Is the Factory Service Schedule Right for You?
24 May 2018
With a typical price tag in the tens of thousands of dollars, farm tractors aren’t an investment to be taken lightly. Though recent technologies have bolstered tractor longevity, today’s machines still require attentive care in order to help your farm function at peak productivity. Delaying the required service routine could end up resulting in costly emergency repairs and extended machine downtime. Fortunately, recommended maintenance practices are usually outlined in detail within every tractor’s owner’s manual, and many manufacturers’ list service guidelines right on their website for easy access.
But, the general factory service schedule may not always be the best service schedule for your farming needs. Though these recommendations are a reliable rule of thumb, the frequency of the service you perform may vary based on two key factors – your usage habits and your farm’s geographic location. And it’s crucial to adjust your service schedule based on these factors if you’d like to make the most of your farm equipment.
Reasons You Might Need to Follow Your Own Maintenance Schedule
Tractor usage is nearly always the primary factor in outlining an appropriate tractor service schedule. Tractors used for 2 hours each morning require substantially less service than a tractor that’s on the field for eight hours or more each day. This is reflected in manufacturer-provided service schedules, which indicate that certain maintenance procedures should be performed after the machine has seen a certain number of work hours, which can easily be measured by the hour meter on your tractor.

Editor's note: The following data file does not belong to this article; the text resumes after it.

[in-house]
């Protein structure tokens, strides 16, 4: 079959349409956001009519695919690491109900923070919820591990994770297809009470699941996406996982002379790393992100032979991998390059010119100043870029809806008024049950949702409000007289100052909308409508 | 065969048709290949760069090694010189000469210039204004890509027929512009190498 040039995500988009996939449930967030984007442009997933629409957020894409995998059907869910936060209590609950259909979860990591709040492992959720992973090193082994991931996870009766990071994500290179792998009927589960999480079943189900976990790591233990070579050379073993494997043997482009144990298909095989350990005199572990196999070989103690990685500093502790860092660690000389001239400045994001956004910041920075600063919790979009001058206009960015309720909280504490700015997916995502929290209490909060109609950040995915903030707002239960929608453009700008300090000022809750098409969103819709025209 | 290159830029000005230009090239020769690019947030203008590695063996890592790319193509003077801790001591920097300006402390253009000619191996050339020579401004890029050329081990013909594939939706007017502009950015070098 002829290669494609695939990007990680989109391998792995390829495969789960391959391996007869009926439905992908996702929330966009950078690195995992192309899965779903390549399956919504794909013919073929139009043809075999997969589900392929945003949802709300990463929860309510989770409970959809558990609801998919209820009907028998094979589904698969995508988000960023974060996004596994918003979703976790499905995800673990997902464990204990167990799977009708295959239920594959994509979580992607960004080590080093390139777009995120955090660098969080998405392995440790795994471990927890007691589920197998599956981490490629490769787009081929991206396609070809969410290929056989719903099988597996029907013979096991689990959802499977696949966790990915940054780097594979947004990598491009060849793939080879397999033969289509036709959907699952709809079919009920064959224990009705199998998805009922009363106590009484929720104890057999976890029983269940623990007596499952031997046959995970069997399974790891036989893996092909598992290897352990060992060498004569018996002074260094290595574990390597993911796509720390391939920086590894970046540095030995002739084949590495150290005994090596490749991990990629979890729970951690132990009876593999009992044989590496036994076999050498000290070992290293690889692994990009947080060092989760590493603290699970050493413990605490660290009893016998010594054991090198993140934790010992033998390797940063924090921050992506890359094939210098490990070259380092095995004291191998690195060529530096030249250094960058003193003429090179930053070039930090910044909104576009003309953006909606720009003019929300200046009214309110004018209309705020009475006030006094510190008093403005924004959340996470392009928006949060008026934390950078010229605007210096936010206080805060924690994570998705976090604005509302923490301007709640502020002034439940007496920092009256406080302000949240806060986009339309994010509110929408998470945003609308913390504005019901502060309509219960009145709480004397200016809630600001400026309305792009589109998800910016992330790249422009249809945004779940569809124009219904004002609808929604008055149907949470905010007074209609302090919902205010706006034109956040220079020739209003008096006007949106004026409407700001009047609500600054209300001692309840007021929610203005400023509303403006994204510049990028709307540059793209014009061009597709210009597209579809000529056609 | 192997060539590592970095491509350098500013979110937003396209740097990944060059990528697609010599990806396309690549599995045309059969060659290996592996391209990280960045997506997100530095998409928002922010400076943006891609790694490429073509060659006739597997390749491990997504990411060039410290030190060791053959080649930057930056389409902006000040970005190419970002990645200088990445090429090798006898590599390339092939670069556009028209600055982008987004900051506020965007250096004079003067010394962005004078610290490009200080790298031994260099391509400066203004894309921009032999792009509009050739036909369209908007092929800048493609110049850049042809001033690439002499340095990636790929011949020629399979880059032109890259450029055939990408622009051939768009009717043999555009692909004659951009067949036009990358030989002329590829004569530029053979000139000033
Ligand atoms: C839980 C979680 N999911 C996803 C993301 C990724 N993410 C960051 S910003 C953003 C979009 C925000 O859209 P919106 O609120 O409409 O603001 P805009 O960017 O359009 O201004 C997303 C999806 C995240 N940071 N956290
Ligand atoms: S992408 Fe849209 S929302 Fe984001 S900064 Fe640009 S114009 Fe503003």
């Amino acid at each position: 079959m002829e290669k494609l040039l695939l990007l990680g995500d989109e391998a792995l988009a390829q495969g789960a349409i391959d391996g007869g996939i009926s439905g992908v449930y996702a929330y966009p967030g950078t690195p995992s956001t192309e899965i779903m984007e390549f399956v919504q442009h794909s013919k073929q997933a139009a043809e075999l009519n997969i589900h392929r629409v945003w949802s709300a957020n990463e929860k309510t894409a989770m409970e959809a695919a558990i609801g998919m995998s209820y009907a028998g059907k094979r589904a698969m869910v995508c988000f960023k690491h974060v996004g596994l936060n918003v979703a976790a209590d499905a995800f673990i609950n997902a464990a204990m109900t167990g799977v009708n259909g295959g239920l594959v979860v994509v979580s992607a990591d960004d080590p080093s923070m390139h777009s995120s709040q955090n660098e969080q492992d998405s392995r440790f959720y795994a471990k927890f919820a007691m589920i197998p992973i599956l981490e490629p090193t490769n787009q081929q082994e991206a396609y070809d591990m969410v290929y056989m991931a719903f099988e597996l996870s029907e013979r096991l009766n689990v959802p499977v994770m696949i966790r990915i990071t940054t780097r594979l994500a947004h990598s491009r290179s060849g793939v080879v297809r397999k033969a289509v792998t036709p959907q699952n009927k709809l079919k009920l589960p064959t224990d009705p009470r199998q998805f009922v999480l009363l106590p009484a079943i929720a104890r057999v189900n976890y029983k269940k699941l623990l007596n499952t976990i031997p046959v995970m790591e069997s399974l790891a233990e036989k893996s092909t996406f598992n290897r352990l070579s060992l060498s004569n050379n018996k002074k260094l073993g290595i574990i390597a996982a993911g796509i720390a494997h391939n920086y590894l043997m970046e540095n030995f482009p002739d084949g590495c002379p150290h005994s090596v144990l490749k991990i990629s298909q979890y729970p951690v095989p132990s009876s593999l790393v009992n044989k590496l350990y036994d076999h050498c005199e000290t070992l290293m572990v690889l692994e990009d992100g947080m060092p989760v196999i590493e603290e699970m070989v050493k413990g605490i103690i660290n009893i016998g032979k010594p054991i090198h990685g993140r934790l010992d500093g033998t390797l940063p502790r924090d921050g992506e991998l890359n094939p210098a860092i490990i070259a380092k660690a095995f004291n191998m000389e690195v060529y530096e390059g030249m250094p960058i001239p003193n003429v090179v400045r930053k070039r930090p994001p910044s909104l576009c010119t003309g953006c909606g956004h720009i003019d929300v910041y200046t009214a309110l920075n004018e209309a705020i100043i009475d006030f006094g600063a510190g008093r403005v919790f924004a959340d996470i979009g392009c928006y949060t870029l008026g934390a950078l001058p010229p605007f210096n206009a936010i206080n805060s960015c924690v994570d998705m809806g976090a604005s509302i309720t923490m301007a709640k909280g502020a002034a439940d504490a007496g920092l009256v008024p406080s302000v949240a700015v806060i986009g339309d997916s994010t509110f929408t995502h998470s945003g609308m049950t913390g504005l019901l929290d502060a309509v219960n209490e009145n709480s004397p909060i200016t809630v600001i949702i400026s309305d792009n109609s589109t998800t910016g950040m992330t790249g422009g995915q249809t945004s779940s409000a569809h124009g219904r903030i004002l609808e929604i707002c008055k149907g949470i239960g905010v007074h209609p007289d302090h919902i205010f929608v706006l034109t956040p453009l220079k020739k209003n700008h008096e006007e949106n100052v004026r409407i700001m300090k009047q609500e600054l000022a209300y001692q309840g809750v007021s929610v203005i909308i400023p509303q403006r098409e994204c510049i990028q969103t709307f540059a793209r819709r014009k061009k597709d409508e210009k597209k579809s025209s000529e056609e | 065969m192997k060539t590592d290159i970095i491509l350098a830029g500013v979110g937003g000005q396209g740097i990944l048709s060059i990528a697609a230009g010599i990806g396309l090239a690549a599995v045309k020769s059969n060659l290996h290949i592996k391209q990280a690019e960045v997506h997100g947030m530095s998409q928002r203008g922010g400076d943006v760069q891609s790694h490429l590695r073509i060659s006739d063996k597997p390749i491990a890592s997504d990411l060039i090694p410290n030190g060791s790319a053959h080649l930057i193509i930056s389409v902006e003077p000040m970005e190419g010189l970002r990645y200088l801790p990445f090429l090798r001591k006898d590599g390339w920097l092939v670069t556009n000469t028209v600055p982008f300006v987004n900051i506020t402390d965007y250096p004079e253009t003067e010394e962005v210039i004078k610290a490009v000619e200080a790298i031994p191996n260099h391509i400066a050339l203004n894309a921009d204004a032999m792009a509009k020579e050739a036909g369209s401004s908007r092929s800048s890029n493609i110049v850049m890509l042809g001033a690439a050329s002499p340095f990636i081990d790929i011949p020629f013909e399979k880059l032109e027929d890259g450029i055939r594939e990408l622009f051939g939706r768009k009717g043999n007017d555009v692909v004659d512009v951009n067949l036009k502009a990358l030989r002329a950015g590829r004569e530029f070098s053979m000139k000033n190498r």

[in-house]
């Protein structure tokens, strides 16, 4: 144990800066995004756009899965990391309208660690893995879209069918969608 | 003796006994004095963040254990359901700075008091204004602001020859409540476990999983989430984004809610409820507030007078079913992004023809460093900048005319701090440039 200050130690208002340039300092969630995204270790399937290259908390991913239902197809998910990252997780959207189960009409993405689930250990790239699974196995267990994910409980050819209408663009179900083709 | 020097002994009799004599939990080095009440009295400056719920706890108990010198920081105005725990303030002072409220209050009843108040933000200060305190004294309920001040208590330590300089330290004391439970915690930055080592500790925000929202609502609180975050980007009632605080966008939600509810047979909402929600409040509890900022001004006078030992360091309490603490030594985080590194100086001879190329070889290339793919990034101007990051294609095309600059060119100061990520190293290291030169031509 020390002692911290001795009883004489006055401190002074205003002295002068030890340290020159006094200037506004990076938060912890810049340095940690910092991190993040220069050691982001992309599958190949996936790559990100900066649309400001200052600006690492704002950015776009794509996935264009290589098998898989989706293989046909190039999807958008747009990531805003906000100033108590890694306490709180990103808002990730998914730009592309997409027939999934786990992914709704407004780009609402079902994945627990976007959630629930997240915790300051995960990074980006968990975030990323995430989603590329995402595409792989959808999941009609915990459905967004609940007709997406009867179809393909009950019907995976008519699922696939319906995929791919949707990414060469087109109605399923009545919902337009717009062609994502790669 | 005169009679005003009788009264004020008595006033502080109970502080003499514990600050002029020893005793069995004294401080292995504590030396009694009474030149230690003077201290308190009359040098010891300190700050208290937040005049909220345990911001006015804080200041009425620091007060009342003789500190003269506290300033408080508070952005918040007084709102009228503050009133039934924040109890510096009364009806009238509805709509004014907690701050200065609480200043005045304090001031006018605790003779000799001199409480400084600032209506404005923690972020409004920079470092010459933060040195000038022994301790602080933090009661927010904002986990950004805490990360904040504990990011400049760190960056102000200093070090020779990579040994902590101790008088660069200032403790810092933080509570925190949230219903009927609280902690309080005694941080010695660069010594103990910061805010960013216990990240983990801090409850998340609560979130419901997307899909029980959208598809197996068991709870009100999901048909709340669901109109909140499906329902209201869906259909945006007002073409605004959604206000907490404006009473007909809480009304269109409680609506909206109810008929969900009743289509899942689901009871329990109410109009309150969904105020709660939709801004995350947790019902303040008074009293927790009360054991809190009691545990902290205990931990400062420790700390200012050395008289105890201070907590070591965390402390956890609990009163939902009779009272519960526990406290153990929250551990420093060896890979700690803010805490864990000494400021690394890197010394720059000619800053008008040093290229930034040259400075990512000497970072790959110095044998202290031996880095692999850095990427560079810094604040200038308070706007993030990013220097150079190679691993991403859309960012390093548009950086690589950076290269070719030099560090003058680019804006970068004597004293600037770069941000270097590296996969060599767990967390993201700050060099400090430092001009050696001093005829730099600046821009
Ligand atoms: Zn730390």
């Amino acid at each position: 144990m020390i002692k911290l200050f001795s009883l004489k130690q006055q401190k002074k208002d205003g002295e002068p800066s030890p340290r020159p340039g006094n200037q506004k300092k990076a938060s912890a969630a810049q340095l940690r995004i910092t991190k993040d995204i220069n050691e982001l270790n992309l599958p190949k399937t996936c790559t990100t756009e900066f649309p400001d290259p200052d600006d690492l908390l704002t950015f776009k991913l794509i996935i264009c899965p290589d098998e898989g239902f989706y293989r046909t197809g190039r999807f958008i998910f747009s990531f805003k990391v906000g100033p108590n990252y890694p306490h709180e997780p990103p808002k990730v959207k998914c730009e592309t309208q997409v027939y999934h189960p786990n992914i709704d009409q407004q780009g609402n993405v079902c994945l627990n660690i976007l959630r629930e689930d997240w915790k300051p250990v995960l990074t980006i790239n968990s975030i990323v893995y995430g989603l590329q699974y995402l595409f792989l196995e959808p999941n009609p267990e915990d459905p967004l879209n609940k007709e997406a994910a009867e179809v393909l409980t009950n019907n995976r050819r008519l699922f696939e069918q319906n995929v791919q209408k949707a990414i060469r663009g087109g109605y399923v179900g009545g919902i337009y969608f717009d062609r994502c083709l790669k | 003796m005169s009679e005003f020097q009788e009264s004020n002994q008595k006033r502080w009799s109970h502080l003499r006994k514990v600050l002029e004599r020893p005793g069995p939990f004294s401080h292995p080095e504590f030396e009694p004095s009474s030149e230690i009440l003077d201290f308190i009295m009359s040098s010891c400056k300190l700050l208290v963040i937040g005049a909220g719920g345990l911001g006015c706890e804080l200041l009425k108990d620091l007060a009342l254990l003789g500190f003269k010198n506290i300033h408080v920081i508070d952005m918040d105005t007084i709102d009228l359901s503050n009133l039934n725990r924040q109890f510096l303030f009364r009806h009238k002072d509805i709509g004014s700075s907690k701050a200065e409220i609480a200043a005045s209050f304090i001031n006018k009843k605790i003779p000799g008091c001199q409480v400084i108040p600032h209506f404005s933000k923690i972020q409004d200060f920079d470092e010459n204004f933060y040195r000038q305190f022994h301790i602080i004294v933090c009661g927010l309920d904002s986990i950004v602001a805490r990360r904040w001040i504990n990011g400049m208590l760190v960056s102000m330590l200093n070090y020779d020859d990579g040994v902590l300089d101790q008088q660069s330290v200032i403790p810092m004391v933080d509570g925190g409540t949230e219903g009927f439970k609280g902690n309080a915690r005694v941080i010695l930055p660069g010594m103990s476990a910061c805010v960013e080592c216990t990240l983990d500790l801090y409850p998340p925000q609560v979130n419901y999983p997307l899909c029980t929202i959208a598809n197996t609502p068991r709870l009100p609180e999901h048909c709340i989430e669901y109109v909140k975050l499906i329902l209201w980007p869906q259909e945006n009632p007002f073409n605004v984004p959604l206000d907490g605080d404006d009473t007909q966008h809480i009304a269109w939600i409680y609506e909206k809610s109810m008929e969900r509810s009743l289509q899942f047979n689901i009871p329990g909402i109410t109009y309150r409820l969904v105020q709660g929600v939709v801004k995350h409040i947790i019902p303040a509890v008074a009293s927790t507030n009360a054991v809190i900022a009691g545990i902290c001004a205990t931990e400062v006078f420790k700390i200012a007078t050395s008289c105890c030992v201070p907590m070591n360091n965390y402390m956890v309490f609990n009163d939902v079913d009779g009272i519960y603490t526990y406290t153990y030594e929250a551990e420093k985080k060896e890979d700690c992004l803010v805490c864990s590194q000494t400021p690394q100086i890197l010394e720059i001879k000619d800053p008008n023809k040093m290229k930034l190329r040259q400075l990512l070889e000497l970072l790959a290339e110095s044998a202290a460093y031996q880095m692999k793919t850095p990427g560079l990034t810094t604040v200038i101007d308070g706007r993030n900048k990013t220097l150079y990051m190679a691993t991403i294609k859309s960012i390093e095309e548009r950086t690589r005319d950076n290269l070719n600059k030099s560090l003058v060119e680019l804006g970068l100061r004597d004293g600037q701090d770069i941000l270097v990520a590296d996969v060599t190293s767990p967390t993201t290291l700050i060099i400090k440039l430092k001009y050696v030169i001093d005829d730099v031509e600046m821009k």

But adhering strictly to these guidelines may not always be necessary. During slower seasons, many farmers check oil and other fluid levels less frequently – though still regularly – than they would when productivity is high. On the other hand, tractors on the field from dawn to dusk may require daily fluid checks and more in-depth inspections to make sure structural issues, worn parts and loose connections are identified quickly.
In the United States, which is made up of many distinct geographic regions, it’s important to consider the impact of climate when identifying your tractor’s maintenance needs.
Coastal regions, such as Florida, are known for their warmth, humidity and salt air. Climates like this necessitate more frequent oil and air filter changes, along with additional procedures that combat the climate’s unique challenges, such as using additives to kill algae that can grow inside tractor hydraulic systems or pressure-washing the radiator to eliminate electrolysis created by salt in the air.
Cold climates require similar maintenance schedule adjustments. Farmers facing extremely low temperatures must often use alternative or additional equipment, from heavy-duty batteries to precisely optimized, cold-weather fuel blends, to help their equipment weather the harsh winter.
Regardless of your location, don’t hesitate to consult your local dealer to determine if there are any climate-specific adjustments you should make to your tractor service schedule.
Determining Your Tractor’s Service Needs
In the end, the tractors that help drive the success of your farm share many of the same needs as tractors used around the country, but adapting your tractor service schedule based on the finer points of your current situation is essential. Your owner’s manual will prove indispensable in this process, but never hesitate to implement the changes required to provide your tractor with the care it needs.
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